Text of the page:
When I was a child it was such a joy to hear the sound of the siren of the high-water ringing. It meant to stay out from class. Playing with my feet in the water, see the water going into the hall and fishing from the stairs.

What a joy for us and for the tourists, like a play, something magic. A city semi-submerged from high-water. A place where the streets disappear. A city where you would walk around with your legs and feet soaking wet. Stores, streets and calli, everything underwater.

You would go shopping and working by swimming. Any delay will be admitted, any forgetfullness or committment could be cancelled, rules and daily occurrance would be cancelled, everything stopped.

Water break.

There is high-water and less high-water. The one of November 1966 was memorable.

I remember the grocer who, swimming with an arm out of the water, brought us home things to eat. I saw him from the window. He wore a pair of waders, those high up to the armpits, but they were not enough. On the contrary, they slowed him down and sank him. It was windy and the tide kept on going up. I remember my family and I on the roof, together with the cat and with the old Irina, who went on saying the rosary to the Virgin. It made me want to laugh, because I thought that the virgin Mary was the only one who would have survived, there, on the top of the bell-tower. The wind dragged the waves behind the stream. Most of the boats had sunk, filled up with water they had given it up. It was an extraordinary event. My nose was stuck to the window not to lose the show. You could not see the doors. I imagined that Venice was about to drown. If the tide had not stopped, we would have had to leave the island, they would have came to pick us up with boats. My father went on marking the wall of the hall with a pen, and every hour he checked the level of water.

Mum checked the supplies and then counted the days we could stay without beeing able to buy any food.

What about my school? The teacher’s desk? The time-table? They were already floating away, maybe.

Then I called Anna, my friend who lived on the ground floor. Such a mockery. She laughed. She said she was going to the kitchen and to the toilet rafting and that the mattresses could float very well, she said she was playing the battleship with the pots, which looked like warships. I envied her. I wanted to join her in that playground her house had become, during such a tragic moment for the adults. But there is no tragedy in Venice. This is its main quality. There is nothing tragic to Venetians, to whom life is a matter of fate.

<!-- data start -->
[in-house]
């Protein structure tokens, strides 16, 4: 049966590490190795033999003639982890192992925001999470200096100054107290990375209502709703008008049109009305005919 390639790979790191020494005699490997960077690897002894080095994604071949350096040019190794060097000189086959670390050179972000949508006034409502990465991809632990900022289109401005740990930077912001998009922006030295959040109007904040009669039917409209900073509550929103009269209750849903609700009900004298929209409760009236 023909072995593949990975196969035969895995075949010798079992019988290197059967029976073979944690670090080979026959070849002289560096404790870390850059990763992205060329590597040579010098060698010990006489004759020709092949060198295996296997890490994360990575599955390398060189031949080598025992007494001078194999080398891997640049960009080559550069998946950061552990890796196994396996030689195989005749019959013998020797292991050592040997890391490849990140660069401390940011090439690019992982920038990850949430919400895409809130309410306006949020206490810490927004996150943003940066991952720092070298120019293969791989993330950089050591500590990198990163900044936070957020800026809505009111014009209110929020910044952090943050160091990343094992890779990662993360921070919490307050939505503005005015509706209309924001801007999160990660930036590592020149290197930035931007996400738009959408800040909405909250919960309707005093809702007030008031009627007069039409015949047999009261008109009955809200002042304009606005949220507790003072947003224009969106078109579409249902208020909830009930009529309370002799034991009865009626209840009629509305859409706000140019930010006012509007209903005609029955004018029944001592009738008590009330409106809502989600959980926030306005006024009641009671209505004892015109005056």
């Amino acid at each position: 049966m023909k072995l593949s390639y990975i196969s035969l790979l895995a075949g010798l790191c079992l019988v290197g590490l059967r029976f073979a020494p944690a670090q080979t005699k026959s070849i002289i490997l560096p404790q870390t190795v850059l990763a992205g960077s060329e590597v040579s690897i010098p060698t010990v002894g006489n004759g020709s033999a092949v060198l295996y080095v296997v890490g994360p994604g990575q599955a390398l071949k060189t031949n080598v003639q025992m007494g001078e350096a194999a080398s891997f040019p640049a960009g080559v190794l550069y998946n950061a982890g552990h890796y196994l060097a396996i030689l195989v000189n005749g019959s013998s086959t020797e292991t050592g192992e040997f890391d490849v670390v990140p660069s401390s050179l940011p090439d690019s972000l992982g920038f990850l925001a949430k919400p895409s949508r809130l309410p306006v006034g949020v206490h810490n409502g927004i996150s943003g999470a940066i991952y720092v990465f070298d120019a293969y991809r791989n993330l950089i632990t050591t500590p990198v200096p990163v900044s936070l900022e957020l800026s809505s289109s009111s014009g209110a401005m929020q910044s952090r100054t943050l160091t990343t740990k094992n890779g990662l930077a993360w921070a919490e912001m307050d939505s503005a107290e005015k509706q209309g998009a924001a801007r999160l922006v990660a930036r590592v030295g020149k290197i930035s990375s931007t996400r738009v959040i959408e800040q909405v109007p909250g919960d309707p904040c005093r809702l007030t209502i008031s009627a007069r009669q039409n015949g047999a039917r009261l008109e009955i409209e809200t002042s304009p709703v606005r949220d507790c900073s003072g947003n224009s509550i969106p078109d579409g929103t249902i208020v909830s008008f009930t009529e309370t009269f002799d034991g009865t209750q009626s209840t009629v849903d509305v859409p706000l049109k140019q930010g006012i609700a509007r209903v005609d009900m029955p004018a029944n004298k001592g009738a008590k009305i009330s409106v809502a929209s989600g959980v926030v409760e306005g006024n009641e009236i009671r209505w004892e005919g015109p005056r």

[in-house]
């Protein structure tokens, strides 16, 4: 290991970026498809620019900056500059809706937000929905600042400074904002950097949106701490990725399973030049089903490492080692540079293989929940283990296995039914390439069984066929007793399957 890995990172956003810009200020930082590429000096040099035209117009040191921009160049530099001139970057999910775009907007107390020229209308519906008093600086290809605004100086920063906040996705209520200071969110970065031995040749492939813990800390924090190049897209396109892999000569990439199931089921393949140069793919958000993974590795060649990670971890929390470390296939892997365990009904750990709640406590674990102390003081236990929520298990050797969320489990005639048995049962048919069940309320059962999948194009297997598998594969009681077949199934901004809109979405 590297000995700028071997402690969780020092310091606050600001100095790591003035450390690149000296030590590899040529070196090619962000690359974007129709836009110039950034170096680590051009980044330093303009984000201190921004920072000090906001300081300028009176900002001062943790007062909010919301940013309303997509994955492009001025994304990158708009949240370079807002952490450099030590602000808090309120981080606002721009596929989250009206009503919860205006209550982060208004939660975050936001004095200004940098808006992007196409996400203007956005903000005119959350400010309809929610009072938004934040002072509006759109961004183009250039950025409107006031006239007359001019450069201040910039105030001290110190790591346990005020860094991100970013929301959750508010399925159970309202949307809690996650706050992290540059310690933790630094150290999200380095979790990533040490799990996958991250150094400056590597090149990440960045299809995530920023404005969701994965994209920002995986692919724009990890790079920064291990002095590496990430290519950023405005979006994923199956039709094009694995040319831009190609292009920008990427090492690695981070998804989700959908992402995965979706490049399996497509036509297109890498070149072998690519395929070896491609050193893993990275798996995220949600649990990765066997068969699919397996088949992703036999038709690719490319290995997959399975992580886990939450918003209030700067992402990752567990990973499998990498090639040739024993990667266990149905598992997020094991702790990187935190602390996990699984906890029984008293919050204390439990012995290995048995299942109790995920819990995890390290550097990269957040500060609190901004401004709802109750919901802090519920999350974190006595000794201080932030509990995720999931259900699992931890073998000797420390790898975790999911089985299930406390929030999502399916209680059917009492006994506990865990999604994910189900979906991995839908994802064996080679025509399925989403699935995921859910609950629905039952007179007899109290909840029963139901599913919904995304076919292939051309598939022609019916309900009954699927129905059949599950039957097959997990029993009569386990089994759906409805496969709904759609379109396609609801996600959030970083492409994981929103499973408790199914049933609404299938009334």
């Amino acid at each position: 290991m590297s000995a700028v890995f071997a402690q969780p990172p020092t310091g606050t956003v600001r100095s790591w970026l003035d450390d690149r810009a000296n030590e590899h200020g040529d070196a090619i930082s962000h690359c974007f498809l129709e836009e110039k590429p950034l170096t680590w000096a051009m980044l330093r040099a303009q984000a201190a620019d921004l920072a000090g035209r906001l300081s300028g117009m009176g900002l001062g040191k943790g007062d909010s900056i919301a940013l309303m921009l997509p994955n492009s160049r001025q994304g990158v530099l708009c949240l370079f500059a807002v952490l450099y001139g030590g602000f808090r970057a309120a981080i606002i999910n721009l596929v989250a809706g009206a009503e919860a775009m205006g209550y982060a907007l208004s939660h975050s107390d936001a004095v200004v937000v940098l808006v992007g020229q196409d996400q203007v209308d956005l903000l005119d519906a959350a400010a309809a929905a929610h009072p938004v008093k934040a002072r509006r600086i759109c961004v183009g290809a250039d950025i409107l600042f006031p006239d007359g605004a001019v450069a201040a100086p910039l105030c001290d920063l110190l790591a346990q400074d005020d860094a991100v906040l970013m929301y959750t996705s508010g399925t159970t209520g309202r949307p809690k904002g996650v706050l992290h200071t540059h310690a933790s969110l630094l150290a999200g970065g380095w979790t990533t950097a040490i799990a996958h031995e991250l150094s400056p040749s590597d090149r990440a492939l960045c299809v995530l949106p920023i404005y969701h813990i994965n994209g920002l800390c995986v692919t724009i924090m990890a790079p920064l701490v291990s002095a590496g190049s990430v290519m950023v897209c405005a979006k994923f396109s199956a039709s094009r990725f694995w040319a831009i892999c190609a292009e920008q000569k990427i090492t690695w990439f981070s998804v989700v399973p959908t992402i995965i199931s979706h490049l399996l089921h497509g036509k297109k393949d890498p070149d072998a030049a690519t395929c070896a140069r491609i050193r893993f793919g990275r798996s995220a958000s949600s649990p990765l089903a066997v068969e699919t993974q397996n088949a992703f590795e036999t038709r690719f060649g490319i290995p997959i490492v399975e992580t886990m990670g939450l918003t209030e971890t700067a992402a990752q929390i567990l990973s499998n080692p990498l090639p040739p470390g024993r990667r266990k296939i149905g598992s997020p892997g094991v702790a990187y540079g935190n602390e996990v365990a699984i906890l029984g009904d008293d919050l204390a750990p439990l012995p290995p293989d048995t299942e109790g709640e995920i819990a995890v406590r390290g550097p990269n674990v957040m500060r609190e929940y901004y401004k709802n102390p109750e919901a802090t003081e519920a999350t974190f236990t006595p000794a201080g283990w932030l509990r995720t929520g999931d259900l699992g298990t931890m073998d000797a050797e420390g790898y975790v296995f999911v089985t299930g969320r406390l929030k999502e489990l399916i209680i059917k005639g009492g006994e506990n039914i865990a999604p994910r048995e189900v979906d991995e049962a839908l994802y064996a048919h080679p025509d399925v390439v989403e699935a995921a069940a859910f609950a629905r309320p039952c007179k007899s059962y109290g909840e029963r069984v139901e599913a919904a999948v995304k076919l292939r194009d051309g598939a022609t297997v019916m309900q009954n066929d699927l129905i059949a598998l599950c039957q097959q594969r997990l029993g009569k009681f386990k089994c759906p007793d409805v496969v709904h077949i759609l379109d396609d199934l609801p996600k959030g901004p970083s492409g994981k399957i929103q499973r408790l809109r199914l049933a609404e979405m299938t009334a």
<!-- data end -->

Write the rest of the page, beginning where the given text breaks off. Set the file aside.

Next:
Fatality of “fataity” is something so deep in me.

It is a part of the DNA of the island. I experienced it every day.

“Cossa vistu, Cussì e a ze”. It means: It is like that, it is a part of the game of life.

Of course the funniest side was high-water. There were places where it was higher. In Piazza San Marco spurting from the manholes and in Campo San Beneto, which was impossible to go through.
If there were no bridges and boots were not long enough, we rode on the back of someone with boots high up to the hips, or on their carts. It was a moment of astonishment. A small offering for the favor and hop! We jumped on the high and dry stone. All around us foundations had disappeared, the streets and bridges shrink, the wells were surronded by a lake. There was a fairy atmospheare, just like in an Andersen fairytale.
A sinking city, disappearing and re-emerging. We thought it was the breath of an invisible God of the Sea that was bringing “the great wave” . All the cats and Ciro, in the front row, were just standing, waiting for the end of that great flood. Straight with their tail in the air and their mustaches sniffing the air, most of them on the top of the roofs or on the cornices.
Even the school was flooded and the day after we could smell salt on the tables.

When the sirens rang, they were the ones of the war, it sounded like the alarm and the roll call for those who lived on the ground floor.

It was important to “save” the precious things. To save the fridge, the washing machine, antique furnitures, the television, the sofas, pillows and mattresses. All shifted up.

The phone call at the tide office.

“How much is it growing?”, was the question.

“How much is it decreasing?”

Due to water we were stuck at home. When the tide decreased I loved to run breathlessy singing the mountain songs which I had learned from my mother. I didn’t know that some of them were songs from the war. My favorite one started with “Sailing the great sea…” and so o, and then “ Miss Zanza who had a weak bladder”, it made me smile, or “Barbarics are coming on horseback”. Those songs opened my heart wide open, in a way I could not experiment anymore.

I also loved the wind in Venice. I enjoyed to listen to its whistle through the crack of the jalousies. That crack my mother was used to imitate when she told me the fairy tales of the North. “UUUUHHHH….FSSSSSSHHHHH”, she whistled imitating the cold wind that sweeps the snow away in those places where the wolves walk and the witches fly.

Carmela Cipriani.




These Pictures are found in internet. If the owner disagres the use, please write to direzione@venicestyle.life, we will move soon.

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